12. Ultrasonic stress wave characterization of composite materials

    NASA Technical Reports Server (NTRS)

    Duke, J. C., Jr.; Henneke, E. G., II; Stinchcomb, W. W.

    1986-01-01

    The work reported covers three simultaneous projects. The first project was concerned with: (1) establishing the sensitivity of the acousto-ultrasonic method for evaluating subtle forms of damage development in cyclically loaded composite materials, (2) establishing the ability of the acousto-ultrasonic method for detecting initial material imperfections that lead to localized damage growth and final specimen failure, and (3) characteristics of the NBS/Proctor sensor/receiver for acousto-ultrasonic evaluation of laminated composite materials. The second project was concerned with examining the nature of the wave propagation that occurs during acoustic-ultrasonic evaluation of composite laminates and demonstrating the role of Lamb or plate wave modes and their utilization for characterizing composite laminates. The third project was concerned with the replacement of contact-type receiving piezotransducers with noncontacting laser-optical sensors for acousto-ultrasonic signal acquisition.

  13. Ultrasonic assessment of oil quality during frying.

    PubMed

    Benedito, Jose; Mulet, Antonio; Velasco, J; Dobarganes, M Carmen

    2002-07-31

    In this paper, changes in ultrasonic properties during thermoxidation of virgin olive oil were studied. Samples of virgin olive oil were heated over different periods of time from 2 to 16 h at 200 degrees C. Oil degradation was characterized by means of physical and chemical changes, i.e., viscosity, color, polar compounds, polymers, and polar fatty acids. Ultrasonic measurements were carried out while the oil sample was cooled from 35 to 25 degrees C. It was found that velocity and attenuation measurements were related to viscosity measurements through a classical equation for viscous liquids. The ultrasonic measurements were also related to the percentages of polar compounds and polymers, which shows the feasibility of using ultrasonic properties to monitor oil quality. Nevertheless, as long as the ultrasonic measurements are temperature dependent, this variable must be controlled in order to obtain repetitive and reliable measurements.

  14. Nondestructive evaluation by acousto-ultrasonics

    NASA Technical Reports Server (NTRS)

    Kautz, Harold E.

    1988-01-01

    Acousto-ultrasonics is an ultrasonic technique that was originally devised to cope with the particular problems associated with nondestructive evaluation (NDE) of fiber/polymer composite structures. The fiber/polymer composites are more attenuating to ultrasound than any other material presently of interest. This limits the applicability of high-frequency ultrasonics. A common use of ultrasound is the imaging of flaws internal to a structure by scattering from the interface with the flaw. However, structural features of composites can scatter ultrasound internally, thus obscuring the flaws. A need relative to composites is to be able to nondestructively measure the strength of laminar boundaries in order to assess the integrity of a structure. Acousto-ultrasonics has exhibited the ability to use the internal scattering to provide information for determining the strength of laminar boundaries. Analysis of acousto-ultrasonic signals by the wave ray paths that compose it leads to waveform partitioning that enhances the sensitivity to mechanical strength parameters.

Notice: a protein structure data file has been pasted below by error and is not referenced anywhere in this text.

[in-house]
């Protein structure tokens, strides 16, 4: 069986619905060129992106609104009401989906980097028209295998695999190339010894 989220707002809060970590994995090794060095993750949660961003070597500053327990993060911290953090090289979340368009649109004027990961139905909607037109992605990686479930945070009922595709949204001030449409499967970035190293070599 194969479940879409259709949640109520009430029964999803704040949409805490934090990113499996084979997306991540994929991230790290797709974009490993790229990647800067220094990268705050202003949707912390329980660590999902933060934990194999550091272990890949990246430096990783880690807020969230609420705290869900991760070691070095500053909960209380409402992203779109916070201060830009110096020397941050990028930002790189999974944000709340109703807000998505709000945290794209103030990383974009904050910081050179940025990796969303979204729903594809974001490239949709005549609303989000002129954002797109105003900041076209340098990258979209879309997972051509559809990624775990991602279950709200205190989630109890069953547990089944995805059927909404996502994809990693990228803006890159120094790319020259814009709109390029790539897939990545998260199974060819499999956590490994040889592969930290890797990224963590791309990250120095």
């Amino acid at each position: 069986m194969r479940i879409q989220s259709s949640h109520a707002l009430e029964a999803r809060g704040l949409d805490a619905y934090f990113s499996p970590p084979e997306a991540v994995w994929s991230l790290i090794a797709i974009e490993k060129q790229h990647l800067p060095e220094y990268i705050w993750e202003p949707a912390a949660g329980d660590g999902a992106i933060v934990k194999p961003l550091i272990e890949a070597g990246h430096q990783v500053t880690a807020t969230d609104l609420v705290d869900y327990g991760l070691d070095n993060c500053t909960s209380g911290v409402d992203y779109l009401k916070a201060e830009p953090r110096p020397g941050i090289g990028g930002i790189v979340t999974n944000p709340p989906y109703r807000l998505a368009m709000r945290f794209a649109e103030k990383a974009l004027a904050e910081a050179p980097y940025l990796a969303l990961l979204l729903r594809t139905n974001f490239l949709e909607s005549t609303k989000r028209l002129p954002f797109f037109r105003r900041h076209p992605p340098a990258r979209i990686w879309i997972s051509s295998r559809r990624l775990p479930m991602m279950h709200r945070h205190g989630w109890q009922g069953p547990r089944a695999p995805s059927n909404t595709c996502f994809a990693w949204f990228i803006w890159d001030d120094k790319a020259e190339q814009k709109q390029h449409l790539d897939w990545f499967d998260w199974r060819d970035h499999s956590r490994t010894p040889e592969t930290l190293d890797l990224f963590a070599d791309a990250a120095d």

15. Passive wireless ultrasonic transducer systems

    NASA Astrophysics Data System (ADS)

    Zhong, C. H.; Croxford, A. J.; Wilcox, P. D.

    2014-02-01

    Inductive coupling and capacitive coupling both offer simple solutions to wirelessly probe ultrasonic transducers. This paper investigates the theory and feasibility of such system in the context of non-destructive evaluation (NDE) applications. Firstly, the physical principles and construction of an inductively coupled transducer system (ICTS) and a capacitively coupled transducer system (CCTS) are introduced. Then the development of a transmission line model with the measured impedance of a bonded piezoelectric ceramic disc representing a sensor attached to an arbitrary solid substrate for both systems is described. The models are validated experimentally. Several applications of CCTS are presented, such CCTS for the underwater and through-composite testing.